Recently, I’ve noticed that when I am at my most stressed, my mind is usually saying something like: “there isn’t enough time, I’ve only got [half an hour] and I still need to…”. It’s generally coupled with an endless churning over of my to do list – all the things I’ve “got to get done” before [school pick-up, my next client, etc].
I then start trying to do two or more things at once, triggering a downward spiral of mistakes, forgetting things, self-recrimination, snippiness, more stress – and so it goes on.
In this state, I just try ever harder to get everything done – and generally start thinking of even more things I “have” to do. It never occurs to me that I could just do less.
And yet the best thing I could do in that situation is to just stop. Stop, take stock, work out really has to be done and what could wait, or even be dropped.
It’s obvious, isn’t it? If you have too much to do, then do less.
Not just in the moment, but all the time.
Impossible? No, just a question of priorities.
1.Work out what has to be done.
By this, I mean really has to be done. The bare minimum you need to do for health, hygiene, protection and whatever brings in the money for those things. Cleaning your teeth, eating, cleaning the house now and then, doing the laundry, doing your paid work. Whatever you simply can’t not do – yet.
This list should be pretty short. Beware of confusing “must do’s” with “want to do’s” or, worse, “should do’s”.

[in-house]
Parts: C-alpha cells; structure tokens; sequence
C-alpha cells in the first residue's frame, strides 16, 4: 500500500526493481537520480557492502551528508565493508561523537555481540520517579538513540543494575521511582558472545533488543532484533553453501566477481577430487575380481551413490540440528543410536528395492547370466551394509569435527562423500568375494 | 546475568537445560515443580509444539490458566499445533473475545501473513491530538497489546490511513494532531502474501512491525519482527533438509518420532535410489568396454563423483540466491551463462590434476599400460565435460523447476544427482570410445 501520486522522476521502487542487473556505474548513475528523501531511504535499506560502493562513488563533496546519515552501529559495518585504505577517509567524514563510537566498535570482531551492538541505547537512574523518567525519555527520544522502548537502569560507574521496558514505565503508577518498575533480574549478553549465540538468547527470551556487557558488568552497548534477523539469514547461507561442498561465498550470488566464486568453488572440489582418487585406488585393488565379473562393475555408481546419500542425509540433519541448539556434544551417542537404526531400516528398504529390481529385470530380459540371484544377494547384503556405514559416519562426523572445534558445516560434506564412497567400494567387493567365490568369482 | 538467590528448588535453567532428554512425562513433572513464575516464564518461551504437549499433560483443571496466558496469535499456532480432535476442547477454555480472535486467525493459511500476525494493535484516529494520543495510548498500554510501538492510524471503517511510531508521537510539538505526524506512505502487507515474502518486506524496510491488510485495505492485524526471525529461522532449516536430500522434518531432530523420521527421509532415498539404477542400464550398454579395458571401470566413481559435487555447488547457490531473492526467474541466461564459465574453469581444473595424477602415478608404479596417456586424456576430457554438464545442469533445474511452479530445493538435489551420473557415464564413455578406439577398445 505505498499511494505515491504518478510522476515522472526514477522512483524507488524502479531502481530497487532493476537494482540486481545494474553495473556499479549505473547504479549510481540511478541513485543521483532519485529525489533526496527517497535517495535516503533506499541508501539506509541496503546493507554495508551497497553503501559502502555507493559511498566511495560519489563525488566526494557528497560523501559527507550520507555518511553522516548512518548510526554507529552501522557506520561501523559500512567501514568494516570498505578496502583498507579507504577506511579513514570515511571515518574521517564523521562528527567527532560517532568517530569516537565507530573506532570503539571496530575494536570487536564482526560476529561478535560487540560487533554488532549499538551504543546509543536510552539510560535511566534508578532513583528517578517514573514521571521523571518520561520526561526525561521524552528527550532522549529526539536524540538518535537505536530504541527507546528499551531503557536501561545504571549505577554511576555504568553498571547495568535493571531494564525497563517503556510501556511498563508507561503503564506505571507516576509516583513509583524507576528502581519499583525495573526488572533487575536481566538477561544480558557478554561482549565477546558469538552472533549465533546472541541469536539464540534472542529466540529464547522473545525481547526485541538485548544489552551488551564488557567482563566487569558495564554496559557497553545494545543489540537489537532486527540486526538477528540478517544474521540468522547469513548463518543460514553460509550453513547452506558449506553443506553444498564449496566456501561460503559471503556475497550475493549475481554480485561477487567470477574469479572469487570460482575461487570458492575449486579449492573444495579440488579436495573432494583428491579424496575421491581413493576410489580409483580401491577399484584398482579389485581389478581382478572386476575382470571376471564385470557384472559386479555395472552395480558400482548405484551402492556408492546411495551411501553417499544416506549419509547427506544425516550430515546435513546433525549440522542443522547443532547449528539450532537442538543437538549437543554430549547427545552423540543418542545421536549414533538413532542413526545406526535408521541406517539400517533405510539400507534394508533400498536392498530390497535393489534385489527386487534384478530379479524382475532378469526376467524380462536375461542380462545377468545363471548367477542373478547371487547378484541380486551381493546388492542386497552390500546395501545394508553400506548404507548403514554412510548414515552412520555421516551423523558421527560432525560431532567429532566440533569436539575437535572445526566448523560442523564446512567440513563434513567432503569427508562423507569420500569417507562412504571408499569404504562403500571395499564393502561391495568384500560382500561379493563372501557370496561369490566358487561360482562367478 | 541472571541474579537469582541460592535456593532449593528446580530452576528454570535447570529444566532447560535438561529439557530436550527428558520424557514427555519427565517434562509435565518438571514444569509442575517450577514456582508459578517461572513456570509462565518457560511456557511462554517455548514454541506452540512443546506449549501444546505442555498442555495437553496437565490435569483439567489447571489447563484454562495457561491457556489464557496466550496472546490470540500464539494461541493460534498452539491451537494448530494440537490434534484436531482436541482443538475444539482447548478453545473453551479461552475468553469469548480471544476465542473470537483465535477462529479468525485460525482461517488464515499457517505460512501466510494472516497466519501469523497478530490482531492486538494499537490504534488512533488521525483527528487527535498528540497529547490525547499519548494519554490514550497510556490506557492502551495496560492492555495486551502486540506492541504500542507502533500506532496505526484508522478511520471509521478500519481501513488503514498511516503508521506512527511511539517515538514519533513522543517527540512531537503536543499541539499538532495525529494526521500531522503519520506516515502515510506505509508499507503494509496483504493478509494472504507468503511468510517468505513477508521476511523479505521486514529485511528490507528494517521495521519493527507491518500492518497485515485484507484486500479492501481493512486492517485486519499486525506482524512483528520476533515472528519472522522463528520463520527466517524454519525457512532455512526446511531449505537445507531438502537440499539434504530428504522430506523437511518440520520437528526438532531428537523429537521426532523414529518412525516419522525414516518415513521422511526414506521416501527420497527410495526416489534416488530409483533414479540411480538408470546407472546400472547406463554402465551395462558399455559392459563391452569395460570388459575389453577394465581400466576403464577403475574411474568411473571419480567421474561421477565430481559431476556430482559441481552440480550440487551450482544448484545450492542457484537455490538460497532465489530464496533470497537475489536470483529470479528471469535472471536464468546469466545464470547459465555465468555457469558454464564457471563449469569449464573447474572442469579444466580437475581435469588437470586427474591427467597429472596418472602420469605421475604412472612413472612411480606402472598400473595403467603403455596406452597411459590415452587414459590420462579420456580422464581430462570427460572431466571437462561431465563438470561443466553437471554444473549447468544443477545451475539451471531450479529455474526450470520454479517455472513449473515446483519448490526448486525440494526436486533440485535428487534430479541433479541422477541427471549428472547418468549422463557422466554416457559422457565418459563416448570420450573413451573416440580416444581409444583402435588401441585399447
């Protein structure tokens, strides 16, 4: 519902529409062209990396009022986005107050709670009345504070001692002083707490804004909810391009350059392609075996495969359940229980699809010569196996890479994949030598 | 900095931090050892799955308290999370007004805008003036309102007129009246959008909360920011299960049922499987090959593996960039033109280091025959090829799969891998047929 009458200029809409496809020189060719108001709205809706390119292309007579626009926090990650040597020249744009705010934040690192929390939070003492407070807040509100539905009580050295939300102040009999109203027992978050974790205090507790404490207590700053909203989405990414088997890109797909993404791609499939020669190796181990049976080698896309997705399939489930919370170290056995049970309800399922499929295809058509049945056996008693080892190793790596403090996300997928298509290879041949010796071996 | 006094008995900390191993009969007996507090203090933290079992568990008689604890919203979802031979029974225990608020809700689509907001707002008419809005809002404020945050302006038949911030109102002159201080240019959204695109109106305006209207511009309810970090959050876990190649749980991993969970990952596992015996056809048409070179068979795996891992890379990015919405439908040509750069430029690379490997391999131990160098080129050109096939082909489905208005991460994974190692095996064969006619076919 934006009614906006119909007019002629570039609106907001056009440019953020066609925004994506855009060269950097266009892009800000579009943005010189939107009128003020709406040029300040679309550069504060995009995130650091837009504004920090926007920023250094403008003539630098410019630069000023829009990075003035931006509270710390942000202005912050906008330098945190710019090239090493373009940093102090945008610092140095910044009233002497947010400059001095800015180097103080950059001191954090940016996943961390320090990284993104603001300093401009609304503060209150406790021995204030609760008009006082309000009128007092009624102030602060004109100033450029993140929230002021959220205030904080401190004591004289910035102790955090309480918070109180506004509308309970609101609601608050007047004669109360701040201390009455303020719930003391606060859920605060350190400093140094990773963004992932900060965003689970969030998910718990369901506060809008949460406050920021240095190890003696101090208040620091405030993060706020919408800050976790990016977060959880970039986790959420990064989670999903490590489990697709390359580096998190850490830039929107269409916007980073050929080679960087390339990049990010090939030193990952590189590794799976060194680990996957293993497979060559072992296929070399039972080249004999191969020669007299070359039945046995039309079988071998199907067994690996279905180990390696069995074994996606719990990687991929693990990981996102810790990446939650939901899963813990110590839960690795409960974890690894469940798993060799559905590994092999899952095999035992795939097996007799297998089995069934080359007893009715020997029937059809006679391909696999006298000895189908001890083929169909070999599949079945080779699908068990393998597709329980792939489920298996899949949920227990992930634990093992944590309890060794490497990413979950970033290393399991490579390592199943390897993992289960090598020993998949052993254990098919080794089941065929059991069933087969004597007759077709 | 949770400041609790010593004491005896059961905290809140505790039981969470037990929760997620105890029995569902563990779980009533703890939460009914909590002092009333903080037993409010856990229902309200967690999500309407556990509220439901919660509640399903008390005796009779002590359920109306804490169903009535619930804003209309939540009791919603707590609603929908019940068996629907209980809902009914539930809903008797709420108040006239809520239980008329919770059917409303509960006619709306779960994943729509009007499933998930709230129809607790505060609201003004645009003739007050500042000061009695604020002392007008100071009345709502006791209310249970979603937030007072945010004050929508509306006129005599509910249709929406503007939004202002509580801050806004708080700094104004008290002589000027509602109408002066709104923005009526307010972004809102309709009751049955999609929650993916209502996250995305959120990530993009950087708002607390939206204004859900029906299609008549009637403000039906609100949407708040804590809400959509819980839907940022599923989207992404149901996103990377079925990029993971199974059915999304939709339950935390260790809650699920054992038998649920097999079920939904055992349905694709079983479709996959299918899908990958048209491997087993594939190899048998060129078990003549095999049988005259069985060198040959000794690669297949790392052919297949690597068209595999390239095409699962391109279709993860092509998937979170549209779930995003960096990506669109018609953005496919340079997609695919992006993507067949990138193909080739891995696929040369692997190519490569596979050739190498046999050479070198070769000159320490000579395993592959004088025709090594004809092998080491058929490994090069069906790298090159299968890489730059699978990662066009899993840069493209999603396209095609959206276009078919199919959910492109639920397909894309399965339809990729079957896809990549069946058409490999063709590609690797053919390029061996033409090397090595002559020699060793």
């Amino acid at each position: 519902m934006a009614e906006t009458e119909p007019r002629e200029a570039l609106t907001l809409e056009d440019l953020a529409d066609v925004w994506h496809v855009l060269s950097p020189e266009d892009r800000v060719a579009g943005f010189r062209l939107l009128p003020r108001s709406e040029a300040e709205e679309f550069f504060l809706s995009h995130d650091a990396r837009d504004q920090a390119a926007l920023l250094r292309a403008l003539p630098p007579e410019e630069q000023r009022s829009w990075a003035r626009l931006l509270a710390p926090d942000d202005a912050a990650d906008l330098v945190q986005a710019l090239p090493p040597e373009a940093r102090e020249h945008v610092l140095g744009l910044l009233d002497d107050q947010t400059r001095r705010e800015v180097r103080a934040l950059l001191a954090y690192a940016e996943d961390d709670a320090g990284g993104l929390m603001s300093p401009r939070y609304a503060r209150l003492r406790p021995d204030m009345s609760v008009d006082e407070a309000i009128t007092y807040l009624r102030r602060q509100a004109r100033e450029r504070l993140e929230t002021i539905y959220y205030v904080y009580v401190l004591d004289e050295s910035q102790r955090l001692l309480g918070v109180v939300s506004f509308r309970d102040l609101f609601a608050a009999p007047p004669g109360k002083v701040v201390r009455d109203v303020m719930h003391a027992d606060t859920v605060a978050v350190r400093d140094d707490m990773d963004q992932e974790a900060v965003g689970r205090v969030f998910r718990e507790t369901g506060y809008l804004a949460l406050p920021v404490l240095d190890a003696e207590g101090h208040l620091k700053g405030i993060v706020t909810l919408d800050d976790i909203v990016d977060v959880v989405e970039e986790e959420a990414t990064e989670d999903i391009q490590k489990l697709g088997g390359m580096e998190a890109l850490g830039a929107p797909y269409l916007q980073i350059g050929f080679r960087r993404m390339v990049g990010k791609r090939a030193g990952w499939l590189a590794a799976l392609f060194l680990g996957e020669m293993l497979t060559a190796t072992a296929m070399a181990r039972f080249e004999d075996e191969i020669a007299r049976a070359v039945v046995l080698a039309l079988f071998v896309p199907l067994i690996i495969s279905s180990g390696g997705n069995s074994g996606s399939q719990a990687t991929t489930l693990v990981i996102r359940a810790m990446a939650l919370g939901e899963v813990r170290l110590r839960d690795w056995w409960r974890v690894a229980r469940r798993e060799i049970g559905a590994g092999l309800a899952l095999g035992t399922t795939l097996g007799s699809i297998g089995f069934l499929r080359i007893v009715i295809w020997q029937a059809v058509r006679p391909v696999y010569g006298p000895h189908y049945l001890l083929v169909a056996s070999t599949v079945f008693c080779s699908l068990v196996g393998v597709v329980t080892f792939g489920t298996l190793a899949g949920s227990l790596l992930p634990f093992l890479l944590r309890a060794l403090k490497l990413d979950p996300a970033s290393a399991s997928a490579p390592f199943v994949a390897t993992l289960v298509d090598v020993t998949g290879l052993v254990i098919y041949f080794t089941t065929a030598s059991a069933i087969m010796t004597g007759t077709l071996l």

Now work out when and how these things are going to get done and give them a timeslot, or, at least, a time of day when you will take care of them.
2. Work out what else matters.
This one is harder. Now work out: 1) what matters most to you; 2) what matters most to those who matter to you (perhaps your family or your most important friends). Both are important.
Here are some questions you could ask yourself, to give yourself some clues. How would you spend 100% of your time if you could? What would you save from your burning home? When are you at your happiest? What makes you feel most fulfilled? What do you need to do to nourish yourself so you can be at your best?
When you are at the end of your life, what will you be glad you made time to do? What will seem like a waste of time?
Remember, this is what is important for you and those whose wellbeing you care about. Don’t get confused with any other person’s agenda. If you’re not sure of the difference, take a look at this.
Now find time for these things. Be realistic.
If there isn’t enough time in your schedule for what you must do and what is important, with time left over for emergencies and unplanned fun, something has to give.
Something has to drop off your list, for now. Or maybe you need to spend less time on something, or find someone else to do it. Or perhaps find a more efficient way to do it.
That’s it. There is no number 3. Anything else is not your concern right now.
When new things come your way, your list will remind you whether they are things you want to take on or not. And your schedule will tell you whether you have time for them, or can make the time.
There is always time for what’s important….as long as you know what important is.